It represents an important parameter in climatology since recent albedo decreases in the Arctic have increased heat absorption at the surface leading to the so-called Arctic Amplification. Practically, Arctic lands and sea are warming faster than other environments on Earth due to the positive feedback induced by the darker surface of the land and sea in summer, where there is no snow or ice on the ground or sea ice melted.


Because of the changes in the solar elevation and the global radiation with time and geographical location, the albedo effect on the surface radiation balance, thus the surface temperature, also changes spatially and temporally.
But besides albedo, snow has also high emissivity that cools the ground. Over the thermal infrared part of the radiative spectrum, snow acts almost as a “blackbody.”

The emissivity of snow varies from 0.96 to 0.99, with an average of about 0.98. Without going too much into the details, we can say that such value is generally higher than any other land surface emissivity. This means, when the ground is covered in snow in winter, the higher emissivity of a snow surface causes an increase in the outgoing longwave radiation, thus cooling the snow surface.


The overall impact of snow cover on the ground thermal regime depends on several factors the timing, duration, accumulation, and melting processes of seasonal snow cover. In general, cold, dry, and clear-sky conditions generate higher emissivity of snow surface resulting in surface cooling and very often the development of a low-level temperature inversion. This is the way how the well-known Siberian High forms at this time of the year.

The Siberian High is a massive pool of cold dry air that accumulates in the northeastern part of Eurasia from September until April. It is usually centered on Lake Baikal. It reaches its greatest size and strength in the winter when the air temperature near the center of the high-pressure area is often lower than −40 degrees Celsius. The Siberian High is the most important atmospheric center of action in Eurasia during the winter months.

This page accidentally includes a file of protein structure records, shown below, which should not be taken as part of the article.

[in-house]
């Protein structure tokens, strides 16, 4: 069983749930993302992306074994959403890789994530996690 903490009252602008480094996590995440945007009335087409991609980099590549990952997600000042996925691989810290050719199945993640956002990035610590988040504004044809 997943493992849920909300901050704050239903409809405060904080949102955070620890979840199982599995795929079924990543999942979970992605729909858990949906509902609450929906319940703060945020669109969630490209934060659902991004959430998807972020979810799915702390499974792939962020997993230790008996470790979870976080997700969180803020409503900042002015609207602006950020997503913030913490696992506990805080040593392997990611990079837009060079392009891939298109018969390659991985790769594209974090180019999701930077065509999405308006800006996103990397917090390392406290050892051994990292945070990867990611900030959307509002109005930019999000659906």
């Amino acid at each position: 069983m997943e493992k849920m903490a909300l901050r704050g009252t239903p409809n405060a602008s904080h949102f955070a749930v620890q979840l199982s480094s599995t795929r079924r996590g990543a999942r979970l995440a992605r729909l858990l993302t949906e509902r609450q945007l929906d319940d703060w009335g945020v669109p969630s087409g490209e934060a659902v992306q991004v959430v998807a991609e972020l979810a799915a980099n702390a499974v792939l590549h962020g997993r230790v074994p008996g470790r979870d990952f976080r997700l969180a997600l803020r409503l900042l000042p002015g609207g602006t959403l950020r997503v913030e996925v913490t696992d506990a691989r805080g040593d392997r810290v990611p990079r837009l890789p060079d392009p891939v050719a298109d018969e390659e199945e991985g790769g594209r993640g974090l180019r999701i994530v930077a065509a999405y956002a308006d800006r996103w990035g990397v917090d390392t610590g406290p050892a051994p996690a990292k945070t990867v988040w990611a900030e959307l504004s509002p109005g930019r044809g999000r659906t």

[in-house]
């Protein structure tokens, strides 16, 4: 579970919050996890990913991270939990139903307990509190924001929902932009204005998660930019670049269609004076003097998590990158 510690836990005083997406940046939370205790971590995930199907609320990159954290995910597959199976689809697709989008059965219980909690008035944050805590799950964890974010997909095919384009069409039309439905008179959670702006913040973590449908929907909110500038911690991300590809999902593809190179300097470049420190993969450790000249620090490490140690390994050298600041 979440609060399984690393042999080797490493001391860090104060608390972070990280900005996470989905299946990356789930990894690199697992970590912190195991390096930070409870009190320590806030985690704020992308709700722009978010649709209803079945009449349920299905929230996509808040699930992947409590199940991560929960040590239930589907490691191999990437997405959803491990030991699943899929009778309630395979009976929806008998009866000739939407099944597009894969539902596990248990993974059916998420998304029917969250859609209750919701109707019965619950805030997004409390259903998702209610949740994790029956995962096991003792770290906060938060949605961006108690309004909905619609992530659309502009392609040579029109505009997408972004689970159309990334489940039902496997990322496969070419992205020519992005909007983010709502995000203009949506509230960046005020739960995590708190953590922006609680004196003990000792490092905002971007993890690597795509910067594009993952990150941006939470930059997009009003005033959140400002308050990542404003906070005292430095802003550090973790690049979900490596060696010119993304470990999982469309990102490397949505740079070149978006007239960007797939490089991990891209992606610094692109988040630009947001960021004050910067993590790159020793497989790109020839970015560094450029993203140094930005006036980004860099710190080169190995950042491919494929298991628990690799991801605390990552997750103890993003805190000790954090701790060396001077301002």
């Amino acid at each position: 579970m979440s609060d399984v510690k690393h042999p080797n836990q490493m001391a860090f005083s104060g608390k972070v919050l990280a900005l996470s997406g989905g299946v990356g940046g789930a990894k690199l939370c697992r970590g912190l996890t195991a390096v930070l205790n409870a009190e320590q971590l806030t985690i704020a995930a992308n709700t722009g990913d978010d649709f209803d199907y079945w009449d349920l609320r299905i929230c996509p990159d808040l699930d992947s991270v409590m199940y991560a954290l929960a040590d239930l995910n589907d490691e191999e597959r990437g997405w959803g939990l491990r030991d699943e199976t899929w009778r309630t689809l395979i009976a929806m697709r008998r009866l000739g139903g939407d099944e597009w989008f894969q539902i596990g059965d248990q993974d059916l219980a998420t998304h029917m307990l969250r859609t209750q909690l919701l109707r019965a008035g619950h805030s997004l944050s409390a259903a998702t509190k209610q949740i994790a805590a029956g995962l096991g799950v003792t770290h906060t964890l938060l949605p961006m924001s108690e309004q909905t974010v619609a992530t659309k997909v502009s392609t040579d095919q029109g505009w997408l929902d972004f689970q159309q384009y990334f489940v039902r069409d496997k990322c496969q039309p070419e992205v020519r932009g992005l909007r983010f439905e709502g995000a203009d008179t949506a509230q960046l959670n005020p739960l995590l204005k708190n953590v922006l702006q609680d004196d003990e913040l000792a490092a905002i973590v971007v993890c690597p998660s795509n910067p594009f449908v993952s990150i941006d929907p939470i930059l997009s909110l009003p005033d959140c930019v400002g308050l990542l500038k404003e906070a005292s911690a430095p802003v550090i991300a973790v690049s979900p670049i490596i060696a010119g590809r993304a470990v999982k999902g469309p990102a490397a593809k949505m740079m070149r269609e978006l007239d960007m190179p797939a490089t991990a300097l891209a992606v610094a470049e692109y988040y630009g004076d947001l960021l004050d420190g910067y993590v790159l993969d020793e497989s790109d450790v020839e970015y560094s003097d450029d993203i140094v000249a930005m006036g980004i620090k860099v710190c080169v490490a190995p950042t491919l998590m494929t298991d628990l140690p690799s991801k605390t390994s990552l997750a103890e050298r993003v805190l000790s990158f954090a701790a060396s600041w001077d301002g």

The Siberian High could strongly affect the weather in western Europe when specific patterns develop and typical retrogressive flows occur producing unusually frigid conditions over the European area. In the image below we can see a historical example from early January 1985 when severe cold outbreaks affected Europe and the Mediterranean after a stratospheric sudden warming.

The associated air mass moves in the low troposphere being formed by very cold, dry, and dense air. The Siberian High is defined as a surface anticyclones form due to downward motion through the troposphere, the atmospheric layer where weather occurs.


Snow extent during Fall is increasing lately, and what we are observing this year seems to fit with the recent trend in Fall Snow Extent observed both in North America, and Eurasia. As can be seen from the images below showing the snow extent in Eurasia, in the late 1960s the average was slightly above 10 million square kilometers, while now increased by about 1 million square kilometers.


In North America snow extent in Fall raised from a bit more than 8 million square kilometers to a bit less of 9 million square kilometers. Overall, the Fall Northern Hemisphere snow extent increased by about 2 million square kilometers, therefore increasing from a bit more than 18 million square kilometers to a bit more than 20 million square kilometers. Nevertheless, the annual variability is very large.


A larger-than-usual snow extent in the Northern Hemisphere at the end of the Autumn is surely a good start for the upcoming winter season. Nevertheless, several factors have to be taken into account. Snow extent is not enough to ensure a cold start of the winter season itself although it represents a useful piece of the puzzle if other events will lead to arctic outbreaks in Europe and North America.



Permafrost is an important aspect of the cryosphere, a fundamental and integral part of the climate system in periglacial landscapes. Permafrost, by definition, refers to the ground that remains below 0°C for at least two consecutive years. More briefly, we can define it as perennially cryotic ground.

Except under very special circumstances, permafrost does not extend to the ground surface due to solar radiation and above-freezing temperature thawing the uppermost layer of ground during summer. Exceptions exist under perennial snow beds or cold-based glaciers. The uppermost layer, which freezes and thaws on a seasonal basis, is called the Active Layer.